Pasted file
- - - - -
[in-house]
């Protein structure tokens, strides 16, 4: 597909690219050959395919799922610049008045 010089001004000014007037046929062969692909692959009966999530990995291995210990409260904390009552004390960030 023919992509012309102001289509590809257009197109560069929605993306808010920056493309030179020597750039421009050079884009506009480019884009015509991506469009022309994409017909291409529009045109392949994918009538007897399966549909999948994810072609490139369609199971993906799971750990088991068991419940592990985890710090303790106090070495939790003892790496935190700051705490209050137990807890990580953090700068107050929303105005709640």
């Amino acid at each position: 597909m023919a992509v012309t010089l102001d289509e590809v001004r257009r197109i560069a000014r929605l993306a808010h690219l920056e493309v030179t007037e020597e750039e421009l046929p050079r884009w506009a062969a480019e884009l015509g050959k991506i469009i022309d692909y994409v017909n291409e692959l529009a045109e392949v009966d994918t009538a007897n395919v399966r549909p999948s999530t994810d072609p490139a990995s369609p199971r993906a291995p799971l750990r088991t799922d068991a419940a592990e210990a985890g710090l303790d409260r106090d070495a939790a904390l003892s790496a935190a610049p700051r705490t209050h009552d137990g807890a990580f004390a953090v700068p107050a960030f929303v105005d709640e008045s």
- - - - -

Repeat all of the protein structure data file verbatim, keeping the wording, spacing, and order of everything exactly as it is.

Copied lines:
[in-house]
């Protein structure tokens, strides 16, 4: 597909690219050959395919799922610049008045 010089001004000014007037046929062969692909692959009966999530990995291995210990409260904390009552004390960030 023919992509012309102001289509590809257009197109560069929605993306808010920056493309030179020597750039421009050079884009506009480019884009015509991506469009022309994409017909291409529009045109392949994918009538007897399966549909999948994810072609490139369609199971993906799971750990088991068991419940592990985890710090303790106090070495939790003892790496935190700051705490209050137990807890990580953090700068107050929303105005709640």
């Amino acid at each position: 597909m023919a992509v012309t010089l102001d289509e590809v001004r257009r197109i560069a000014r929605l993306a808010h690219l920056e493309v030179t007037e020597e750039e421009l046929p050079r884009w506009a062969a480019e884009l015509g050959k991506i469009i022309d692909y994409v017909n291409e692959l529009a045109e392949v009966d994918t009538a007897n395919v399966r549909p999948s999530t994810d072609p490139a990995s369609p199971r993906a291995p799971l750990r088991t799922d068991a419940a592990e210990a985890g710090l303790d409260r106090d070495a939790a904390l003892s790496a935190a610049p700051r705490t209050h009552d137990g807890a990580f004390a953090v700068p107050a960030f929303v105005d709640e008045s």